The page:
The Flying Lovers of Vitebsk

Kneehigh's "The Flying Lovers of Vitebsk" will be presented at the Dock Street Theatre.

Between villages on the Belarusian-Polish border is a copse of trees, and beneath those trees hides a cemetery. When playwright Daniel Jamieson was led to the graveyard in the late 1980s by an elderly Polish woman, it took him a minute or two to recognize it for what it was.

“It was incredibly striking how the Jewish cemetery just seemed like a wood,” Jamieson recalled. “Shocking, really, because some of the dates on those stones were as recent as the 1930s.”

He was standing on the buried history of the Holocaust in Eastern Europe, the same history that painter Marc Chagall preserved in his paintings of prewar life in the shtetl, or Jewish village, of Vitebsk, whose Jewish population was almost entirely eliminated during World War II.

Jamieson was so moved by his time in Poland, and his love of Chagall’s work, that he wrote “The Flying Lovers of Vitebsk” in 1992. Twenty-six years later, the Cornish theater company Kneehigh — a frequent visitor to Spoleto Festival USA, most recently with 2011’s “The Red Shoes” — is bringing “Flying Lovers” to this year’s festival.

Jamieson’s play captures the sights and sounds of prewar Jewish life through the story of Marc and Bella Chagall’s love, seeking to celebrate and preserve the once-vibrant culture that was destroyed by the wave of anti-Semitism that washed across Europe in the 1930s and 1940s. His script conveys the passion of the Chagalls’ marriage, the joy of Marc’s artwork and the tragedy of their historical circumstances. While revising the play for a 2016 revival, Jamieson uncovered additional layers of both Chagall’s history and his own.

The story of “Flying Lovers” begins with Marc and Bella’s first meeting in the shtetl in 1914 and ends with Bella’s death in New York City in 1944. The years of their love were among the most historically crowded of the 20th century: By the time the Chagalls escaped Europe and the Holocaust in 1941, they had already survived the Russian Revolution and World War I. When Chagall painted scenes of shtetl life in his vibrant style in the early 1900s, he unwittingly preserved a culture that would soon be almost completely wiped from the face of the Earth.

On stage, the story of the Chagalls’ lives has been realized in a swirl of color and chaos that evokes the painter’s style. The minimalist set was designed by sculptor Sophia Clist, who created a small, square stage tilted toward the audience and enclosed by a scaffold of birch branches that gives the space the appearance of a raft. “I wanted to make a really off-kilter structure to represent the whole massively disruptive period of time,” Clist said.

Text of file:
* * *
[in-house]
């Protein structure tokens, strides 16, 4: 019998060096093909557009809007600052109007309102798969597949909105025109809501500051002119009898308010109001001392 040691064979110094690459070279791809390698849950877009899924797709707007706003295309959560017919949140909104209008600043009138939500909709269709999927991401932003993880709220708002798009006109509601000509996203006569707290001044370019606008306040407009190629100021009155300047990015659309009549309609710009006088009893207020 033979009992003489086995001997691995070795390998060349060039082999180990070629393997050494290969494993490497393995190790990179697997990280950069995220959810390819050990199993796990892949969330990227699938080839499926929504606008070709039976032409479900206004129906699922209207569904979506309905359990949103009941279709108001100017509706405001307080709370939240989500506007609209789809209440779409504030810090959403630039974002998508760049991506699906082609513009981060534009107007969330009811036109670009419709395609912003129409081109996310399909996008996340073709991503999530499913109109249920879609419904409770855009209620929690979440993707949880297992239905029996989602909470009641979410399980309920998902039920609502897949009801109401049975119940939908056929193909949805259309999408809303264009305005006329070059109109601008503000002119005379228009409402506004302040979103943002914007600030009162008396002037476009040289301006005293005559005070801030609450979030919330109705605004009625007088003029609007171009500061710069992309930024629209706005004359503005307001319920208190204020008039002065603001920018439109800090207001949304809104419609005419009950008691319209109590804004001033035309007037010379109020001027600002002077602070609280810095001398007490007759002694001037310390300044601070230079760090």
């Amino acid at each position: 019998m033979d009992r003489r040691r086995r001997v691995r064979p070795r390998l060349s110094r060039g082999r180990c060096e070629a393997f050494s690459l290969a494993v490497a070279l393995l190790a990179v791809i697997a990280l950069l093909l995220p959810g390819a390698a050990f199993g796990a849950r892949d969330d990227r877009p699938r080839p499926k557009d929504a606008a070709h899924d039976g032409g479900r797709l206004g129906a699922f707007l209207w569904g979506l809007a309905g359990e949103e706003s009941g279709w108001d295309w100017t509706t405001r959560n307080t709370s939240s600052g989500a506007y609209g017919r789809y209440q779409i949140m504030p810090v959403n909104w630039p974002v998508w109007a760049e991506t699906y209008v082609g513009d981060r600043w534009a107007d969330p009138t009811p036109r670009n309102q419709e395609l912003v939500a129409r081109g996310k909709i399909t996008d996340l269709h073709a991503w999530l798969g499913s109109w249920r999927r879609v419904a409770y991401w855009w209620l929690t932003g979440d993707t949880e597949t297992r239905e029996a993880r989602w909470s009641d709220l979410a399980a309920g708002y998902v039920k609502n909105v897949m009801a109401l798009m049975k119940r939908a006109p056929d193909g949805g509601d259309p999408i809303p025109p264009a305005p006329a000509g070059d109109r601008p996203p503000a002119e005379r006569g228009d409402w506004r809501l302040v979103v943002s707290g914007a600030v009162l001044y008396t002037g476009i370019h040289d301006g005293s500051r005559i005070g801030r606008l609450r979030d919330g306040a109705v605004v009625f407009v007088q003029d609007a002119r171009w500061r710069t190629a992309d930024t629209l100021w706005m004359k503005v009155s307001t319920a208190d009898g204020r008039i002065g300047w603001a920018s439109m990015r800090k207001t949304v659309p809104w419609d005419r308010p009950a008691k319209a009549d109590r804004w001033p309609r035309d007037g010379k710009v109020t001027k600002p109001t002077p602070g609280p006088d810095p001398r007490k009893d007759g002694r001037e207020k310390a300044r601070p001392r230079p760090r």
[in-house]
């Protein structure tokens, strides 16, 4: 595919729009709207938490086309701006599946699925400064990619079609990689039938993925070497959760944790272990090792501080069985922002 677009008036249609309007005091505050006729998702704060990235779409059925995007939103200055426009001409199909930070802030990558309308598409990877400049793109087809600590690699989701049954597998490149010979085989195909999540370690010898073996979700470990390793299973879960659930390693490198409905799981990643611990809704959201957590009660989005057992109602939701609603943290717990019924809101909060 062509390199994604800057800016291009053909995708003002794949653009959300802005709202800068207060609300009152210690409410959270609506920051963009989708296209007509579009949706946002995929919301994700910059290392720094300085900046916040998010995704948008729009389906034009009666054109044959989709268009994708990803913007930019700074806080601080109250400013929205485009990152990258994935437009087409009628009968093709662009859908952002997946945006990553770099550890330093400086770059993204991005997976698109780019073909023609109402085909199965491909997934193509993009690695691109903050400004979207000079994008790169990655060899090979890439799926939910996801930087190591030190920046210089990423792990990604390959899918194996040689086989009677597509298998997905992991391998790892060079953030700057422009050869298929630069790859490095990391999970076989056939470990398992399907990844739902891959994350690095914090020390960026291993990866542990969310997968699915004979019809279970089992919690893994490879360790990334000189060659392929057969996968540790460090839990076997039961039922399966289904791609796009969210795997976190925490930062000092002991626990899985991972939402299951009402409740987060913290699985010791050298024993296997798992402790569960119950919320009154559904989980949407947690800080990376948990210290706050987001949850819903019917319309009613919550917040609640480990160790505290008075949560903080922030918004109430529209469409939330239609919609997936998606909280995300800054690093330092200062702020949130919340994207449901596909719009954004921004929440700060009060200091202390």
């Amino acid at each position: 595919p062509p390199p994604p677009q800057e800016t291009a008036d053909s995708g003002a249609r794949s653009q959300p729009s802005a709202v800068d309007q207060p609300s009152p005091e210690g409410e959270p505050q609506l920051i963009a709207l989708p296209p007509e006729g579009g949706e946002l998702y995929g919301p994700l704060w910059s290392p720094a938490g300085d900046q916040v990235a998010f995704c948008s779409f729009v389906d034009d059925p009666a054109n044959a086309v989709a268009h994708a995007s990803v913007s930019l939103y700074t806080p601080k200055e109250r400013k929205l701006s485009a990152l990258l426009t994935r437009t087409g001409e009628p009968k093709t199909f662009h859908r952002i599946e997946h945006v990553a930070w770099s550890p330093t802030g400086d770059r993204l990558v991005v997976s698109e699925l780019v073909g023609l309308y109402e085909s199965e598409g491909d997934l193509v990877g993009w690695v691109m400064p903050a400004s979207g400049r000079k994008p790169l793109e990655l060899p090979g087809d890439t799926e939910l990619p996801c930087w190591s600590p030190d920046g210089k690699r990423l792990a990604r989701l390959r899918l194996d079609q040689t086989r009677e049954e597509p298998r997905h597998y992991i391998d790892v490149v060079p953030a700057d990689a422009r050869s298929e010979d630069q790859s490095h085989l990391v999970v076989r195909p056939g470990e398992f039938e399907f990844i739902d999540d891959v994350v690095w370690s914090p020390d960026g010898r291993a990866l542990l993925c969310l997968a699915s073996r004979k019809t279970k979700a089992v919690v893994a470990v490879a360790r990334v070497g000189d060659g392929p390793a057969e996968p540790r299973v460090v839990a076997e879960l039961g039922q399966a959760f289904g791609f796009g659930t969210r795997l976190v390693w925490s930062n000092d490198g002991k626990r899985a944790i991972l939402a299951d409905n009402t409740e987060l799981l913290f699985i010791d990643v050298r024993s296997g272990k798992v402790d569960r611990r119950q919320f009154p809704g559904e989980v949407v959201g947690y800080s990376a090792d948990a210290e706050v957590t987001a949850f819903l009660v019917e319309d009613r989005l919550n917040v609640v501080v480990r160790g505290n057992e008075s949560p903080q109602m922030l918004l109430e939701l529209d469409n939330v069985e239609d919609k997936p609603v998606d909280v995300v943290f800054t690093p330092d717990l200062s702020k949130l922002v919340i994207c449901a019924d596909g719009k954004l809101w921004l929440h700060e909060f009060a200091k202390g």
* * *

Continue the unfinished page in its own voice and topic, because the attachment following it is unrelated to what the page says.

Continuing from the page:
Adding to the maritime appearance are ropes dangling from the beams, which the actors use to recreate Chagall’s aerial compositions throughout the play. Along the same lines, the soundtrack is drawn from contemporary Russian folk song recordings as well as props and costumes that Clist said she “almost lifted out of his paintings.”

The original production of “Flying Lovers,” presented in 1992 by Theater Alibi, starred Jamieson himself as Marc Chagall and his then-wife Emma Rice as Bella. The play then lay dormant for more than 20 years before Rice, as artistic director of Shakespeare’s Globe Theater, decided to revive it in 2016. “The original version was the first play that I ever wrote,” Jamieson recalled. “And I more or less pleaded with her to let me do some rewrites.”

While Jamieson said he “quite archly rewrote” some of the wordier scenes, he also inserted historical details that were unavailable to him in the early 1990s. In the intervening years, art critic Jackie Wullschlager published “Chagall,” which Jamieson called “much more authoritative, much fuller, than any biography I’d been able to read the first time around.”

One crucial scene in “The Flying Lovers of Vitebsk,” which involves Marc painting murals for the New Jewish Theater in Moscow, was added during the revision because the murals had just been rediscovered and were still in the process of being restored when Jamieson was writing the original version. Clist even incorporated imagery from one of these murals, “Dance,” into the set itself.

For Jamieson, revisiting the very personal play ended up being a strange yet healing experience. He said that “looking back at one’s younger self pretending and imagining what it would be like to be much older (was) comical and surreal.”

But mostly, he was struck by how much he had been able to intuit just from Chagall’s work, which is rich with the texture of memory. While the paintings of Marc Chagall celebrate a lost culture, “The Flying Lovers of Vitebsk” is at once a love story, a memorial and a celebration of the capacity of human memory.

Isaac Napell is a Goldring Arts Journalist at Syracuse University.

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